This article was originally published under Jeff Miller’s column "The Science of Workplace Motivation" on Inc.com.
Twenty-five years ago, I stepped into my first classroom in South Central Los Angeles. The school was known as one of the worst schools in Los Angeles Unified School District at the time, but I was up for the challenge—eager and ready to make a positive impact on my middle school students. Of course, as I soon realized, teaching is not a one-way street. As much as I helped shape the course of my students' lives, they shaped the course of mine.
I taught for nearly eight years in LA, followed by a few years at a community college in Santa Monica and an associate professorship at Cal State. Eventually, I started my own business to help struggling urban schools. But then the financial crisis of 2008 hit, and I was faced with a harsh reality: Schools simply didn't have the funds to hire me anymore.
As an expert in education, I was at a loss. When a friend recommended a job in corporate learning and development, I applied thinking it might just be a temporary break from my "real" career path. But it wasn't long before I realized just how much the classroom had prepared me for the corporate world. My employees’ need for guidance, support, and encouragement was not so different from my middle schoolers. In fact, when it comes to helping people fulfill their potential, there’s a lot the corporate world could learn from the classroom.
Focus on Learning, Not Teaching
When it comes to professional development, people at companies are very similar to students at school. Now, before you take offense, hear me out. Think back to your company’s last training session. Were your employees excited to go? If I had to guess, I'd say they were probably as psyched about management training as you were about algebra homework in seventh grade.
If you want to excite someone about what you're sharing, you need to switch the mentality from "teaching" to "learning." It's a minor word difference, but it has massive implications.
Talent development is about thinking bottom-up, instead of top-down. When I was a teacher, I always tried to find a way to tie the curriculum to my students' lives. If they were interested in music, I would find great musicians to tie into our history class. As a company leader, get to know a little bit about your employees outside of work. Listen to them and figure out what challenges they enjoy, or topics they relish. If you come to them with an opportunity to expand their skillset while exploring their interests, instead of a requirement to attend a mandatory management training, you'll have a much more engaged audience.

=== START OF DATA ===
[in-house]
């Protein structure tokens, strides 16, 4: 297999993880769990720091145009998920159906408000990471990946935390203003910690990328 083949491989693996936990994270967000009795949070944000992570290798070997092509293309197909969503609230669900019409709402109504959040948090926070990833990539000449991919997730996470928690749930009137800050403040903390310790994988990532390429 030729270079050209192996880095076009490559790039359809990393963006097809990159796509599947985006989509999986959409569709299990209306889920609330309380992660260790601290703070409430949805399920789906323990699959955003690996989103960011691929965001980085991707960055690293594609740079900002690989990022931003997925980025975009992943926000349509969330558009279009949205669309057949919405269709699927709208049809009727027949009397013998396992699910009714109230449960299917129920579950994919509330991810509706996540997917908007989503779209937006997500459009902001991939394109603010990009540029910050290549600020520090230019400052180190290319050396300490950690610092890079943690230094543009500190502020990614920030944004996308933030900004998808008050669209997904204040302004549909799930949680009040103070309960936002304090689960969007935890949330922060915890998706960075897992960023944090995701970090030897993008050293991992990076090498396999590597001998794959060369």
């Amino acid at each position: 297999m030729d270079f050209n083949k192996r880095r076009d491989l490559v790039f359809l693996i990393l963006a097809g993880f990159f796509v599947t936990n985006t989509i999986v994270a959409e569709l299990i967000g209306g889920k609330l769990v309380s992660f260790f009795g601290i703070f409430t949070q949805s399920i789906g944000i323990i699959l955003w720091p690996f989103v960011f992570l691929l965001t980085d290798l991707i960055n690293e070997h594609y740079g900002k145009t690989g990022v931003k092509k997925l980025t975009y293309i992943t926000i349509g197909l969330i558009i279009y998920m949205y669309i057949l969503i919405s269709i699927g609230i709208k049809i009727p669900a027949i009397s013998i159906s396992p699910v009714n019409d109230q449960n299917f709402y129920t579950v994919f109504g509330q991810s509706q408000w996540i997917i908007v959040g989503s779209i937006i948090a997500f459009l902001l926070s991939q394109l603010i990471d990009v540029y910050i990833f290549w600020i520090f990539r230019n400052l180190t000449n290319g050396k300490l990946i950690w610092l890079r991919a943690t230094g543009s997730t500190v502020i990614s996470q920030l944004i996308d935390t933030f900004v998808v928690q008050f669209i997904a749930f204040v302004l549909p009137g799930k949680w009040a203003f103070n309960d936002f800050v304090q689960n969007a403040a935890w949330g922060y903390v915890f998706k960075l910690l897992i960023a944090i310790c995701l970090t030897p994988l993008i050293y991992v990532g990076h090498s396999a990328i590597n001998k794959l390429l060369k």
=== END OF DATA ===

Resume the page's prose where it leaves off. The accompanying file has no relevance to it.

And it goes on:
Encourage Failing Forward
I believe a lot of our work habits are established in middle school. The most common habit I've observed? Our consistent fear of being wrong.
Think back to your school days: Who raised their hand in class? The student who had the right answer. You didn't want to raise your hand only to be corrected on the spot and then shown up by your neighbor.
Today, employees perpetuate the same behavior. If you ask, "Does that make sense?" and the rest of the team nods, the one or two people who are lost aren't likely to speak up. This fear of being wrong prevents employees from exploring why they didn't have the right answer, and therefore often prevents them from taking risks and stretching themselves.
Company leaders should focus their energy on fostering a culture that sees failure not as a disaster, but as a growth opportunity. By encouraging people to raise their hands, ask questions, share ideas and eventually land on an answer, you'll combat the fear of being wrong and actually encourage more innovation in your company. Employees should know that the goal isn't always success—it's growth.
Ask "How Are You?" and Mean It
When I was a middle school teacher, I gave an important exam every Friday. And every week, I told my students that if I passed them in the hallway and I asked, "How are you?" and they simply said "Fine," I would dock 10 minutes off of their exam time.
Now, these were sixth graders — 10 minutes weren't going to ruin their educational careers, but it was enough to encourage them to open up. If they were having a bad day, I wanted to stop and talk to them for a few minutes to figure out what was happening. Once they realized they were actually being listened to — that someone cared about their answers — they shared things that were both disturbingly and wonderfully impressive. These small hallway conversations built trust on a personal level, which translated to trust in the classroom.
At work, a similar cause-and-effect applies: If a manager asks, "How are you?" the answer shouldn't always be "Things are fine, I have everything under control." Sometimes the answer is, "Actually I'm struggling with this issue. Do you have any advice?" But this level of trust doesn’t always happen organically. It’s important for managers to establish enough trust with an employee that they feel comfortable opening up and asking for help. At the end of the day, encouraging people to do their best work — whether it's in the classroom or the corporation — starts with trust.
Photo: Creative Commons
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